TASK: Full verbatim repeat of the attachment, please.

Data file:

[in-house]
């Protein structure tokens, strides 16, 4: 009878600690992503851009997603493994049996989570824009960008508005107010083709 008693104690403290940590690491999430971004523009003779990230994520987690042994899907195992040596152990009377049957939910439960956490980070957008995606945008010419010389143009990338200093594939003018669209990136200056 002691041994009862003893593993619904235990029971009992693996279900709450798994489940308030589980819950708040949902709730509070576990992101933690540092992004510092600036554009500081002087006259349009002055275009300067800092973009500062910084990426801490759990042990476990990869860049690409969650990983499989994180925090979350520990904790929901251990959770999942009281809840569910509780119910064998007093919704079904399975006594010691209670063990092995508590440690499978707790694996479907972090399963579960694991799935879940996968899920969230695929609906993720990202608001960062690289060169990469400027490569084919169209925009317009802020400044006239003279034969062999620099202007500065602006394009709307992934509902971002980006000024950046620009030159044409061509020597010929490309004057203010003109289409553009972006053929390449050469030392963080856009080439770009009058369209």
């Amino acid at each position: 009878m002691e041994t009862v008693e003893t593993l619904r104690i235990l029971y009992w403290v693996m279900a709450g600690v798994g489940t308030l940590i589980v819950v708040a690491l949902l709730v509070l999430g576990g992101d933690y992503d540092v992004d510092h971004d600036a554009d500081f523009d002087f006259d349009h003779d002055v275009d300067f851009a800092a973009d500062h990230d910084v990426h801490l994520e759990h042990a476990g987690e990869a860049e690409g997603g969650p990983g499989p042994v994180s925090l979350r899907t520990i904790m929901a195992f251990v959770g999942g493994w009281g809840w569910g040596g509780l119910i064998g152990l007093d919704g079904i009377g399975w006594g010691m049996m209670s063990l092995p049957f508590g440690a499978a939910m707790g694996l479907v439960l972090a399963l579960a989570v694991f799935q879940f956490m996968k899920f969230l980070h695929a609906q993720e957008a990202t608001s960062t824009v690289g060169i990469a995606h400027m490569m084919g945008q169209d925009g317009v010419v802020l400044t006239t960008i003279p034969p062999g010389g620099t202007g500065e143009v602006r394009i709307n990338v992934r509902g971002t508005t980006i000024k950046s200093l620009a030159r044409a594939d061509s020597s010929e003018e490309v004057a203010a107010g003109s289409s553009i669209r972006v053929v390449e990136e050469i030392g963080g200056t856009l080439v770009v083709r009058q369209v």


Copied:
[in-house]
């Protein structure tokens, strides 16, 4: 009878600690992503851009997603493994049996989570824009960008508005107010083709 008693104690403290940590690491999430971004523009003779990230994520987690042994899907195992040596152990009377049957939910439960956490980070957008995606945008010419010389143009990338200093594939003018669209990136200056 002691041994009862003893593993619904235990029971009992693996279900709450798994489940308030589980819950708040949902709730509070576990992101933690540092992004510092600036554009500081002087006259349009002055275009300067800092973009500062910084990426801490759990042990476990990869860049690409969650990983499989994180925090979350520990904790929901251990959770999942009281809840569910509780119910064998007093919704079904399975006594010691209670063990092995508590440690499978707790694996479907972090399963579960694991799935879940996968899920969230695929609906993720990202608001960062690289060169990469400027490569084919169209925009317009802020400044006239003279034969062999620099202007500065602006394009709307992934509902971002980006000024950046620009030159044409061509020597010929490309004057203010003109289409553009972006053929390449050469030392963080856009080439770009009058369209």
């Amino acid at each position: 009878m002691e041994t009862v008693e003893t593993l619904r104690i235990l029971y009992w403290v693996m279900a709450g600690v798994g489940t308030l940590i589980v819950v708040a690491l949902l709730v509070l999430g576990g992101d933690y992503d540092v992004d510092h971004d600036a554009d500081f523009d002087f006259d349009h003779d002055v275009d300067f851009a800092a973009d500062h990230d910084v990426h801490l994520e759990h042990a476990g987690e990869a860049e690409g997603g969650p990983g499989p042994v994180s925090l979350r899907t520990i904790m929901a195992f251990v959770g999942g493994w009281g809840w569910g040596g509780l119910i064998g152990l007093d919704g079904i009377g399975w006594g010691m049996m209670s063990l092995p049957f508590g440690a499978a939910m707790g694996l479907v439960l972090a399963l579960a989570v694991f799935q879940f956490m996968k899920f969230l980070h695929a609906q993720e957008a990202t608001s960062t824009v690289g060169i990469a995606h400027m490569m084919g945008q169209d925009g317009v010419v802020l400044t006239t960008i003279p034969p062999g010389g620099t202007g500065e143009v602006r394009i709307n990338v992934r509902g971002t508005t980006i000024k950046s200093l620009a030159r044409a594939d061509s020597s010929e003018e490309v004057a203010a107010g003109s289409s553009i669209r972006v053929v390449e990136e050469i030392g963080g200056t856009l080439v770009v083709r009058q369209v």